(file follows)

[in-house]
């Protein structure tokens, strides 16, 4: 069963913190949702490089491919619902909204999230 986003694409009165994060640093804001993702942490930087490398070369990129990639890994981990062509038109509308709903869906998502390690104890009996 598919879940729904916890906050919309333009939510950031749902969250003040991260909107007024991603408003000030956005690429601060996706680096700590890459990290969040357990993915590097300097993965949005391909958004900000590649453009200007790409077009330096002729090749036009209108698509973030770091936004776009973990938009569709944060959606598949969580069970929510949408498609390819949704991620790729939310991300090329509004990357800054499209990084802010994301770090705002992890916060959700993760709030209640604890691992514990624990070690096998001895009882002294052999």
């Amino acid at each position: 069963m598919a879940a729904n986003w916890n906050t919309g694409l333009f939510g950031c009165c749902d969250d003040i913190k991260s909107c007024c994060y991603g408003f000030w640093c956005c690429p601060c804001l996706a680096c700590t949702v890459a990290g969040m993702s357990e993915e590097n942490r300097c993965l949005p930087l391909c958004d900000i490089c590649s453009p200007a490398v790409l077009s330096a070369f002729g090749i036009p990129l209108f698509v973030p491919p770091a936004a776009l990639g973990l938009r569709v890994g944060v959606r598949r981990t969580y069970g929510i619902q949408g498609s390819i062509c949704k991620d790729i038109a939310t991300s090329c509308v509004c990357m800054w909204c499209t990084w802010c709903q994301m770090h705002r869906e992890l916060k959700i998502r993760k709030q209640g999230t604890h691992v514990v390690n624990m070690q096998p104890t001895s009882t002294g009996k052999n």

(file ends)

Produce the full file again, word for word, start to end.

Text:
[in-house]
């Protein structure tokens, strides 16, 4: 069963913190949702490089491919619902909204999230 986003694409009165994060640093804001993702942490930087490398070369990129990639890994981990062509038109509308709903869906998502390690104890009996 598919879940729904916890906050919309333009939510950031749902969250003040991260909107007024991603408003000030956005690429601060996706680096700590890459990290969040357990993915590097300097993965949005391909958004900000590649453009200007790409077009330096002729090749036009209108698509973030770091936004776009973990938009569709944060959606598949969580069970929510949408498609390819949704991620790729939310991300090329509004990357800054499209990084802010994301770090705002992890916060959700993760709030209640604890691992514990624990070690096998001895009882002294052999």
């Amino acid at each position: 069963m598919a879940a729904n986003w916890n906050t919309g694409l333009f939510g950031c009165c749902d969250d003040i913190k991260s909107c007024c994060y991603g408003f000030w640093c956005c690429p601060c804001l996706a680096c700590t949702v890459a990290g969040m993702s357990e993915e590097n942490r300097c993965l949005p930087l391909c958004d900000i490089c590649s453009p200007a490398v790409l077009s330096a070369f002729g090749i036009p990129l209108f698509v973030p491919p770091a936004a776009l990639g973990l938009r569709v890994g944060v959606r598949r981990t969580y069970g929510i619902q949408g498609s390819i062509c949704k991620d790729i038109a939310t991300s090329c509308v509004c990357m800054w909204c499209t990084w802010c709903q994301m770090h705002r869906e992890l916060k959700i998502r993760k709030q209640g999230t604890h691992v514990v390690n624990m070690q096998p104890t001895s009882t002294g009996k052999n």